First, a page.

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Ex-Raider’s family tackles youth suicide epidemic

November is a month filled with significant events and holidays, including Native American Heritage Month, Veterans Day, Movember and Thanksgiving. It is typically a time for reflection and appreciation.

While I am thankful for the work of so many people and organizations, I would like to recognize one special family this month: the Thomases.

Turning pain into purpose

I have been fortunate enough to share space with Martha and Chris Thomas, who are the parents of Ella and Solomon Thomas, a former Raiders and current New York Jets defensive lineman.

The Thomases are the epitome of a loving, caring and giving family. However, tragedy struck in January 2018, when Ella died by suicide. She was 24 and had battled anxiety and depression.

Her death led to the creation of The Defensive Line (TDL), a nonprofit created by Chris, Martha and Solomon Thomas. Its mission is “to help build a world in which no young person of color dies by suicide,” according to the TDL website.

“One of the things we try to weave in our story is the importance of recognizing people like ourselves, people who have lost people to suicide, but also people who are still here and are suffering through adverse childhood experiences, or trauma, and helping people to survive and thrive,” Chris Thomas said.

Suicide prevention is not easy work, especially for suicide loss survivors such as the Thomas family. What is most admirable is their determination to help so many others who are struggling.

The fact that most suicides are preventable, Martha Thomas said, provides her with hope.

“We do not know if we could have stopped her (Ella),” she added, “but there are so many instances where there are ways to stop it and ways to help people and to help ourselves.”

The Defensive Line

TDL offers suicide prevention workshops for leaders across various sectors such as schools, corporations and nonprofits.

Though Solomon Thomas no longer plays for the Raiders, TDL has remained committed to the Las Vegas community.

It has been challenging for TDL to get into schools to offer its unique workshops, but it continues to form relationships with leaders within the Clark County School District and at UNLV, as well as anyone else willing to listen.

“We expanded our workshops to universities and parents or anyone leading young people,” Martha Thomas said, “as it seems to us — and the data supports this — that young people will talk to each other about a crisis or mental health problem, receive training, but the adults are not receiving training.”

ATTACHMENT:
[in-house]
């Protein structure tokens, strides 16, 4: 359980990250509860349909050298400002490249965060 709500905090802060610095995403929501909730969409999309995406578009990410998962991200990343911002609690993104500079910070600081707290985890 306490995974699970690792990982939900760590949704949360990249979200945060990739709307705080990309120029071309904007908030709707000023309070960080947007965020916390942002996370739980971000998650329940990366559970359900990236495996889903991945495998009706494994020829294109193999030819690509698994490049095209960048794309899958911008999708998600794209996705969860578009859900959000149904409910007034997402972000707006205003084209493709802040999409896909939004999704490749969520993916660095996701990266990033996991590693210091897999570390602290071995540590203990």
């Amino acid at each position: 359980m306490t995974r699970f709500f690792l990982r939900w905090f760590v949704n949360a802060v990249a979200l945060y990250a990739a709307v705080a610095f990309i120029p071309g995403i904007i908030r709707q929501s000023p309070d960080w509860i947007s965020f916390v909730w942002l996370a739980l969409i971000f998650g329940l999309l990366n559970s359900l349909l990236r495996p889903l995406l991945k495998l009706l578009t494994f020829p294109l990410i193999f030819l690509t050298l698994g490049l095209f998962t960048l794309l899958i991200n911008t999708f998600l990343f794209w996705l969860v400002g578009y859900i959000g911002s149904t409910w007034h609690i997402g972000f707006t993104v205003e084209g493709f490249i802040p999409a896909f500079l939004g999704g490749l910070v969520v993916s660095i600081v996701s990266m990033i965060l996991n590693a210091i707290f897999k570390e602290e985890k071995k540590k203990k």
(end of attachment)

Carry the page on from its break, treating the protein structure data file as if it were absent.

This led to the creation of TDL’s D-Lines for Crisis Intervention: “Don’t ignore your gut,” “Listen for the signs,” “Interact,” “Name your concern,” “Evidence your concern” and “Create a supportive environment.”

“We really lean into the supportive environment,” Martha Thomas said. “But all of these (D-Lines) are things I saw as a teacher and as a parent. I had suicide prevention trainings, but I still did not know (what to do) when Ella took her life. Watching a 20-minute video and checking off a box is not suicide prevention training.”

The Thomases are also passionate about transforming the way that people talk about mental health, especially within communities of color.

TDL has teamed with “other key organizations to do panels, town halls and forums, such as with National Alliance on Mental Illness, American Foundation for Suicide Prevention, Hope Squad, Hope Means Nevada, and also corporations such as Zappos, BetMGM and Wynn,” Chris Thomas said, adding, “We work within the community, but also work within various organizations because their employees are also moms, dads, brothers and sisters who are losing people [to suicide].”

Key statistics

Aside from referencing the position that Solomon Thomas plays, the “defensive line” in the name of the Thomases’ nonprofit points to its mission of suicide prevention.

Suicide is the second-leading cause of death for people under age 24. “There are 119 people dying each week under the age of 24 because of suicide,” Chris Thomas explained. “That is two-thirds the size of a Boeing 737. Unfortunately, for people of color, especially African Americans, suicide is one of the fastest causes of death.”

From Texas to California to New York and all the way back to Las Vegas, TDL’s mission is the same: No more lives lost to suicide.

For additional information, visit thedefensiveline.org.

If you are thinking about suicide, or are worried about a loved one or friend, help is available 24/7 by calling or texting the Lifeline network at 988. Live chat is available at 988lifeline.org.

Dr. Sheldon A. Jacobs is a licensed mental health professional based in Las Vegas. Contact him at drjacobs10@hotmail.com. Follow @drjacobs33 on X and Instagram.

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